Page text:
Wednesday, January 02, 2013
Thursday, November 22, 2012
"If the deaf are to hear, the sound has to be very loud." -- Bhagat Singh
Bhagat Singh (28 September 1907 – 23 March 1931) was an Indian nationalist considered to be one of the most influential revolutionaries of the Indian independence movement. He is often referred to as Shaheed Bhagat Singh, the word Shaheed meaning "martyr" in a number of Indian languages. Born into a Sandhu Jat Sikh family which had earlier been involved in revolutionary activities against the British Raj, as a teenager Singh studied European revolutionary movements and was attracted to anarchist and marxistideologies. He became involved in numerous revolutionary organizations, and quickly rose through the ranks of the Hindustan Republican Association (HRA) to become one of its main leaders, eventually changing its name to the Hindustan Socialist Republican Association (HSRA) in 1928.Seeking revenge for the death of Lala Lajpat Rai at the hands of the police, Singh was involved in the assassination of British police officer John Saunders. He eluded efforts by the police to capture him. Together with Batukeshwar Dutt, he undertook a successful effort to throw two bombs and leaflets inside the Central Legislative Assembly while shouting slogans of Inquilab Zindabad. Subsequently they volunteered to surrender and be arrested. Held on this charge, he gained widespread national support when he underwent a 116 day fast in jail, demanding equal rights for British and Indian political prisoners. During this time, sufficient evidence was brought against him for a conviction in the Saunders case, after trial by a Special Tribunal and appeal at the Privy Council in England. He was convicted and subsequently hanged for his participation in the murder, aged 23. His legacy prompted youth in India to begin fighting for Indian independence and he continues to be a youth idol in modern India, as well as the inspiration for several films. He is commemorated with a large bronze statue in the Parliament of India, as well as a range of other memorials.
Read More: Wikipedia
Listen to audio here : Sarfaroshi Ki Tamanna
Tuesday, August 07, 2012
- Composed and sung by Vinod Varma
- Lyrics by Pramodh Shenoy
- Stills - Anoop Kumar, Kiran Mathew Thomas, Sapna Vinod
- Editing & Effects - Vibin Venugopal
- Video Courtsey - Vibin Venugopal, Kiran Mathew Thomas, Anoop Kumar & Wazeem Basheer
- Thanks to Jojo, Akhil, San Kumar & Mr. Thomas Varghese
Saturday, January 08, 2011
For the first time in my photography life, my photos got published through media. This advertisement was published on 5th January, 2011 in Hindu newspaper - Opportunities page. I'm really thankful to my company and the people who selected my photograph for the advt.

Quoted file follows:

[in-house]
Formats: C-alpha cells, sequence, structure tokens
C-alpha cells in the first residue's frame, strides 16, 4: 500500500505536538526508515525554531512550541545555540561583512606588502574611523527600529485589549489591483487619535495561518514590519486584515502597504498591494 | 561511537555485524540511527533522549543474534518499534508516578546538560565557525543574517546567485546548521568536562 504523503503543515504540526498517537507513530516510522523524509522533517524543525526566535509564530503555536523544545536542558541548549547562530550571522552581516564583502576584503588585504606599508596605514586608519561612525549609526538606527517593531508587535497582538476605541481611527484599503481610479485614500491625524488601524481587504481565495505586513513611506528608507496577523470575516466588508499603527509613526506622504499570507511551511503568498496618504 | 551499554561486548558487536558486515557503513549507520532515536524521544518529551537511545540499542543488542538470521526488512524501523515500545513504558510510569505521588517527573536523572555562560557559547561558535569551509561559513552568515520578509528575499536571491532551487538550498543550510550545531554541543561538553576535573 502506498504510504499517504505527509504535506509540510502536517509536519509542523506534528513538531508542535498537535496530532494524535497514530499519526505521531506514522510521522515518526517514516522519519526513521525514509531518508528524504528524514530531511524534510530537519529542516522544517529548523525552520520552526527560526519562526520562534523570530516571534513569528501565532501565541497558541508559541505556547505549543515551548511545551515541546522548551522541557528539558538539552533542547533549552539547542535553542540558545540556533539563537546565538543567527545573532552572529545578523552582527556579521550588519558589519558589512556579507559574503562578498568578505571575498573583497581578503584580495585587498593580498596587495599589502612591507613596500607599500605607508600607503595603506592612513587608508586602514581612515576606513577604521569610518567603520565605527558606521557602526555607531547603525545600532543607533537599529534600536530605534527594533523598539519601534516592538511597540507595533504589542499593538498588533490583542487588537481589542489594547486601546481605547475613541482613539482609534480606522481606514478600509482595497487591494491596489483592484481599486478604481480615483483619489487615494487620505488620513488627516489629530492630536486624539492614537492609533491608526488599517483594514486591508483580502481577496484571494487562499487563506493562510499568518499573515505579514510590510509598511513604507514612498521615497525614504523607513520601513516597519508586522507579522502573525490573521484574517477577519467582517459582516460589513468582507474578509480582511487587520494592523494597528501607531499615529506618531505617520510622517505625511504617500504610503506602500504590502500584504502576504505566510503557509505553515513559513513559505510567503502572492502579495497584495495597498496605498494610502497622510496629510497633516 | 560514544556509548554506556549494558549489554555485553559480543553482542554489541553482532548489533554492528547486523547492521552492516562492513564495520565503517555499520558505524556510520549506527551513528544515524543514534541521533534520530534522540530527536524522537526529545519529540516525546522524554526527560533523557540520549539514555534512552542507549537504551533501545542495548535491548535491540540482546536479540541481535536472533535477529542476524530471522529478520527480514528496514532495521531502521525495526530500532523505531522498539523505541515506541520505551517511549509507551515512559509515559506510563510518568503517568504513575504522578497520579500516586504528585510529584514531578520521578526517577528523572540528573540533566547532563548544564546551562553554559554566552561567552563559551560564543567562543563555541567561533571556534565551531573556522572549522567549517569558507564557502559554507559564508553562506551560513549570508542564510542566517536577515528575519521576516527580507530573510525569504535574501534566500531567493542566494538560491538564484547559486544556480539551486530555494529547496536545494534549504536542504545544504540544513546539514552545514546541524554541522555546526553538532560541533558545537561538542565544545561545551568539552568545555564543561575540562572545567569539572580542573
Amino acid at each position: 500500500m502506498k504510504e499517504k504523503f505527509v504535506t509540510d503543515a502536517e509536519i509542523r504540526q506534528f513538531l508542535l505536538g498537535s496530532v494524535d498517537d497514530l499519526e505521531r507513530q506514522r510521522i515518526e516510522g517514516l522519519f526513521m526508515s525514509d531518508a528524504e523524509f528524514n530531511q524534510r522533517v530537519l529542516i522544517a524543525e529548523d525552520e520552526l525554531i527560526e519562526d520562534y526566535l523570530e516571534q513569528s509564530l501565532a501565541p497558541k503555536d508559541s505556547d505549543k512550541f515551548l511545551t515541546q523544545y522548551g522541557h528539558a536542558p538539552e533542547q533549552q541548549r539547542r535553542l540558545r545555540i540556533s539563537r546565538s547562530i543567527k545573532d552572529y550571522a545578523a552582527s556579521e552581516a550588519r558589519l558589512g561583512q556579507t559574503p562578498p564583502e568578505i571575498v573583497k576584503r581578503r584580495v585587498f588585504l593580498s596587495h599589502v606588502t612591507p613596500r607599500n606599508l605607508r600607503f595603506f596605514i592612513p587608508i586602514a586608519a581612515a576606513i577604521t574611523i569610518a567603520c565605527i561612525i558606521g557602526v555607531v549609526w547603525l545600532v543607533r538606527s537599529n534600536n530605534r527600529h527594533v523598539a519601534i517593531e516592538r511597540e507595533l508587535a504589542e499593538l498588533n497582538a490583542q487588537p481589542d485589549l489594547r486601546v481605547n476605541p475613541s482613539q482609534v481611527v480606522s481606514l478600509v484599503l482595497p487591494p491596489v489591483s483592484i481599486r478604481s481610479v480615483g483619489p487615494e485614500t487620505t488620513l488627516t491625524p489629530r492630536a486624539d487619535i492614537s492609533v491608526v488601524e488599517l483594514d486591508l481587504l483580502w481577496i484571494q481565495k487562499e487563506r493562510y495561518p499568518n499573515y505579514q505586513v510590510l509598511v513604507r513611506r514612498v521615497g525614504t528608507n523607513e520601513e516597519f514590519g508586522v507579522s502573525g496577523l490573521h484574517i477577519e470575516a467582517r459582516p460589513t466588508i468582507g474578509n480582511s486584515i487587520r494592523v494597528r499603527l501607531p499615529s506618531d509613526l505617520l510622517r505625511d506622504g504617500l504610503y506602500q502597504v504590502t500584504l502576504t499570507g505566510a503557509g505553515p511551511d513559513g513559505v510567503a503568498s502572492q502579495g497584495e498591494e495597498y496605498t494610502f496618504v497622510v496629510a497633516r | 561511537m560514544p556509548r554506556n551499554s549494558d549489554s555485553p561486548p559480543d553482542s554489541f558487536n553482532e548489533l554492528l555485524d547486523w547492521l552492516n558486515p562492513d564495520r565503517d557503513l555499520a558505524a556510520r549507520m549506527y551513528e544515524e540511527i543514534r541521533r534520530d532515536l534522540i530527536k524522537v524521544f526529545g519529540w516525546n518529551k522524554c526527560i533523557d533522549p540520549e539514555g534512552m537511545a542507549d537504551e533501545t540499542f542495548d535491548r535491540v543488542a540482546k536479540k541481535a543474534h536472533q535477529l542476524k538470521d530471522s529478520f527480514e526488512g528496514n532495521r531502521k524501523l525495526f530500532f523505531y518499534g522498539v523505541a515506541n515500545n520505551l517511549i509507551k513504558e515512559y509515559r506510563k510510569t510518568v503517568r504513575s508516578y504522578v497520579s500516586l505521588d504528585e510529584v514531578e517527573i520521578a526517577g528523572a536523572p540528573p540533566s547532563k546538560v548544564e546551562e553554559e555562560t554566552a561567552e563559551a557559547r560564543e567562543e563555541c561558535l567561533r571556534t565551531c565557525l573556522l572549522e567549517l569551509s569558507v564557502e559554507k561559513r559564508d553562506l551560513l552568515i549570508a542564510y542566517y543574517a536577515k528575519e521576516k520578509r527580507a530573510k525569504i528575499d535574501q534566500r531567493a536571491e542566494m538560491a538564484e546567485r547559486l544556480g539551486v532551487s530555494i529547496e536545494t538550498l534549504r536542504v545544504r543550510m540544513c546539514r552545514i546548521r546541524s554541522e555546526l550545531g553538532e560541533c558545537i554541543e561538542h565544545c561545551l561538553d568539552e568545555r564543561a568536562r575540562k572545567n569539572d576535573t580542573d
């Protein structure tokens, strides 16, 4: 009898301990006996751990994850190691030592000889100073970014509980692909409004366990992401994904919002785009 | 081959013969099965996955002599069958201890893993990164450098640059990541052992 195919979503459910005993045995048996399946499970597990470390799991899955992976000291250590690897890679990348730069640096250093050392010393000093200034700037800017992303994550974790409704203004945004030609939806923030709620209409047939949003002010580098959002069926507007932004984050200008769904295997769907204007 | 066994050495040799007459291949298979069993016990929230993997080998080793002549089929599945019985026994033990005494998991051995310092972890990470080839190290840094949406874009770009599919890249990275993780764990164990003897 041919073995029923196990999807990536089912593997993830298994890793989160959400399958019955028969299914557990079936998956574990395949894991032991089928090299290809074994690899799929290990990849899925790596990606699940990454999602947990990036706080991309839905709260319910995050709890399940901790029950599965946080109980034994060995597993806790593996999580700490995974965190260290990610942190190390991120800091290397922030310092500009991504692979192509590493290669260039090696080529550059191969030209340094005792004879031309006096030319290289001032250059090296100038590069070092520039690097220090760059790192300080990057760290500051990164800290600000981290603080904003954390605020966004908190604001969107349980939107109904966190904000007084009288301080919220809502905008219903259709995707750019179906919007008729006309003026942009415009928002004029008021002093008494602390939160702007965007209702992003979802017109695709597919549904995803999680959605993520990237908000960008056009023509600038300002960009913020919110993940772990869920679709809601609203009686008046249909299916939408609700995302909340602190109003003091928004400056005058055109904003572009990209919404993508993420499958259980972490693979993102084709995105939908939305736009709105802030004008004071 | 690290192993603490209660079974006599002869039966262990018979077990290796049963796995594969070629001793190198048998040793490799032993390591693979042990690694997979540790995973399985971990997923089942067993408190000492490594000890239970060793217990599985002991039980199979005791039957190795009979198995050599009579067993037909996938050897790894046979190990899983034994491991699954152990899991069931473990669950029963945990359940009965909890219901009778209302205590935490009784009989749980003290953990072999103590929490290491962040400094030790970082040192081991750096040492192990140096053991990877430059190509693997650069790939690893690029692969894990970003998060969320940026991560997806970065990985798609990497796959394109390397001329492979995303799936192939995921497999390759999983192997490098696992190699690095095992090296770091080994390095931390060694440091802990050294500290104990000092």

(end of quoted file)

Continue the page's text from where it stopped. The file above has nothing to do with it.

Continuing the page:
Tuesday, November 23, 2010
Monday, November 22, 2010
This is my first wildlife photograph that came with very nice details. I found it on the way to Nelliampathi in Kerala. The details of the spider is given below.
In North America, Argiope aurantia is commonly known as the "black and yellow garden spider", "corn spider" or "writing spider," because of the similarity of the web stabilimenta to writing.
In England, Argiope bruennichi, where it is found only on the southern coast, and in other parts of Europe, including Germany, is also known as the wasp spider. The East Asian species Argiope amoena is known in Japan as kogane-gumo. In Australia, Argiope keyserlingi and A. aetherea are known as St. Andrew's Cross spiders, for their habit of resting in the web with legs outstretched in the shape of an X, the cross of St. Andrew. The large white zigzag in the centre of its web is called the stabilimentum or web decoration.
In the Philippines, it is known as "gagambang ekis", which translates to "X spider".
The average orb web is practically invisible, and it is easy to blunder into one and end up covered with a sticky web. The very easily visible pattern of banded silk made by Argiope is pure white, and some species make an "X" form, or a zigzag type of web (often with a hollow center). The spider then aligns one pair of its legs with each of the four lines in the hollow "X," making a complete "X" of white lines with a very eye-catching spider colored bright yellow on a field of black or variegated red white and yellow stripes forming its center. The white patterns are called stabilimentum and reflect UV light. They have been shown to play a role in attracting prey to the web, and possibly to prevent its destruction by large animals. Their centers of their large webs are often just under 1 meter above the ground, so they are too low for anything much larger than a rabbit to walk under. The overtness of the spider and its web thus has been speculated to prevent larger creatures from accidentally destroying the web and possibly crushing the spider underfoot.
Details from Wikipedia : Argiope (spider)